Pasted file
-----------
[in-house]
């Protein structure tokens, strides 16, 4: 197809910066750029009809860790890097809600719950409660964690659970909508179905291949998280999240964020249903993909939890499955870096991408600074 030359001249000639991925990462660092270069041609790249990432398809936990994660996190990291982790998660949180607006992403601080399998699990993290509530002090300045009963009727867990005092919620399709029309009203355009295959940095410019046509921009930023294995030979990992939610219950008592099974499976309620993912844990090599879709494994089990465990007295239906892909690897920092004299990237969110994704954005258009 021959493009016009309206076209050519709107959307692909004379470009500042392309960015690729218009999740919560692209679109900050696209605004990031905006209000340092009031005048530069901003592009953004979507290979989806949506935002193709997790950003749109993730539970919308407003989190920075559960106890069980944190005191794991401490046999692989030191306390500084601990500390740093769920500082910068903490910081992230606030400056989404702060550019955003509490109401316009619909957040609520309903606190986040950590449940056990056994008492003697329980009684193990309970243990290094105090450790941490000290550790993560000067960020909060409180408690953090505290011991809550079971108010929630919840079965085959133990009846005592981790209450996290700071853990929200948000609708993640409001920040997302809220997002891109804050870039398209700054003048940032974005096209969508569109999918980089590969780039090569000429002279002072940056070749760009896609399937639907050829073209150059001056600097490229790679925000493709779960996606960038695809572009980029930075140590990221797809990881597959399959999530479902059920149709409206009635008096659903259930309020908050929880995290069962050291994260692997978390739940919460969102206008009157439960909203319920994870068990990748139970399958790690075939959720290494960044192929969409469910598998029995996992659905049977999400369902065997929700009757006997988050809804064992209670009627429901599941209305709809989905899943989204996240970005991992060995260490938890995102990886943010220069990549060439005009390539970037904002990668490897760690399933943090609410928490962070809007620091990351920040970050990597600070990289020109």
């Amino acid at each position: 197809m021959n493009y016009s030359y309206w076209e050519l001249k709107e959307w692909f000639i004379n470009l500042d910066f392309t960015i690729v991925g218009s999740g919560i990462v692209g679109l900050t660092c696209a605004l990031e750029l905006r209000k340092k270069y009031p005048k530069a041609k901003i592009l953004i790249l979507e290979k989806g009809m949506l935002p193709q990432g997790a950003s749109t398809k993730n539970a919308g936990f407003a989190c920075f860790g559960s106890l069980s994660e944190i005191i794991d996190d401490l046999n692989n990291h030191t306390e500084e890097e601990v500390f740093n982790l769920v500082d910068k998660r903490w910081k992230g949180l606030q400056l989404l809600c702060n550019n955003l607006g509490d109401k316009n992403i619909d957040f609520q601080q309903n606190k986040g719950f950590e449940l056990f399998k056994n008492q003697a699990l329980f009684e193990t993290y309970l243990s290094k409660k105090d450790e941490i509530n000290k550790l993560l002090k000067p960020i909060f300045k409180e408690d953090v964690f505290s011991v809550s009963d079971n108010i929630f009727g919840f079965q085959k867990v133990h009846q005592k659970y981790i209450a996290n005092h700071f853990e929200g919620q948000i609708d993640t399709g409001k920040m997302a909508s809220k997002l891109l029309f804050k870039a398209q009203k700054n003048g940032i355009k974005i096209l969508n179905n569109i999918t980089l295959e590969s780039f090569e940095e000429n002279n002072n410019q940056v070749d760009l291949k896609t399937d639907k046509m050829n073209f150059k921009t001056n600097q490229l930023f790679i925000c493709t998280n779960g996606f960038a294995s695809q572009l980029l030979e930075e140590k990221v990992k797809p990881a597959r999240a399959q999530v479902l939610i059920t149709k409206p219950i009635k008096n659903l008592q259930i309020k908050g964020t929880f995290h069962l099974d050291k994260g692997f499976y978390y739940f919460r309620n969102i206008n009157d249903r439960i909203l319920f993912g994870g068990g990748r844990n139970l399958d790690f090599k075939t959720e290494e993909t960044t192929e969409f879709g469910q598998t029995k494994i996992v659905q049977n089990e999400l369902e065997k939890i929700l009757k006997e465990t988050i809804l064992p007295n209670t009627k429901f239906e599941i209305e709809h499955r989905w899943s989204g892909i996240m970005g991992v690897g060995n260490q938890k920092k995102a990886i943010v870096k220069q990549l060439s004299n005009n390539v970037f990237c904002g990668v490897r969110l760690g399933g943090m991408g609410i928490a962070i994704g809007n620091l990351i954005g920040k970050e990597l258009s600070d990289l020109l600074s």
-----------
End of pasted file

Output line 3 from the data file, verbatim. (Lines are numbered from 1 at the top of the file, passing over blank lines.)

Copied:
């Amino acid at each position: 197809m021959n493009y016009s030359y309206w076209e050519l001249k709107e959307w692909f000639i004379n470009l500042d910066f392309t960015i690729v991925g218009s999740g919560i990462v692209g679109l900050t660092c696209a605004l990031e750029l905006r209000k340092k270069y009031p005048k530069a041609k901003i592009l953004i790249l979507e290979k989806g009809m949506l935002p193709q990432g997790a950003s749109t398809k993730n539970a919308g936990f407003a989190c920075f860790g559960s106890l069980s994660e944190i005191i794991d996190d401490l046999n692989n990291h030191t306390e500084e890097e601990v500390f740093n982790l769920v500082d910068k998660r903490w910081k992230g949180l606030q400056l989404l809600c702060n550019n955003l607006g509490d109401k316009n992403i619909d957040f609520q601080q309903n606190k986040g719950f950590e449940l056990f399998k056994n008492q003697a699990l329980f009684e193990t993290y309970l243990s290094k409660k105090d450790e941490i509530n000290k550790l993560l002090k000067p960020i909060f300045k409180e408690d953090v964690f505290s011991v809550s009963d079971n108010i929630f009727g919840f079965q085959k867990v133990h009846q005592k659970y981790i209450a996290n005092h700071f853990e929200g919620q948000i609708d993640t399709g409001k920040m997302a909508s809220k997002l891109l029309f804050k870039a398209q009203k700054n003048g940032i355009k974005i096209l969508n179905n569109i999918t980089l295959e590969s780039f090569e940095e000429n002279n002072n410019q940056v070749d760009l291949k896609t399937d639907k046509m050829n073209f150059k921009t001056n600097q490229l930023f790679i925000c493709t998280n779960g996606f960038a294995s695809q572009l980029l030979e930075e140590k990221v990992k797809p990881a597959r999240a399959q999530v479902l939610i059920t149709k409206p219950i009635k008096n659903l008592q259930i309020k908050g964020t929880f995290h069962l099974d050291k994260g692997f499976y978390y739940f919460r309620n969102i206008n009157d249903r439960i909203l319920f993912g994870g068990g990748r844990n139970l399958d790690f090599k075939t959720e290494e993909t960044t192929e969409f879709g469910q598998t029995k494994i996992v659905q049977n089990e999400l369902e065997k939890i929700l009757k006997e465990t988050i809804l064992p007295n209670t009627k429901f239906e599941i209305e709809h499955r989905w899943s989204g892909i996240m970005g991992v690897g060995n260490q938890k920092k995102a990886i943010v870096k220069q990549l060439s004299n005009n390539v970037f990237c904002g990668v490897r969110l760690g399933g943090m991408g609410i928490a962070i994704g809007n620091l990351i954005g920040k970050e990597l258009s600070d990289l020109l600074s």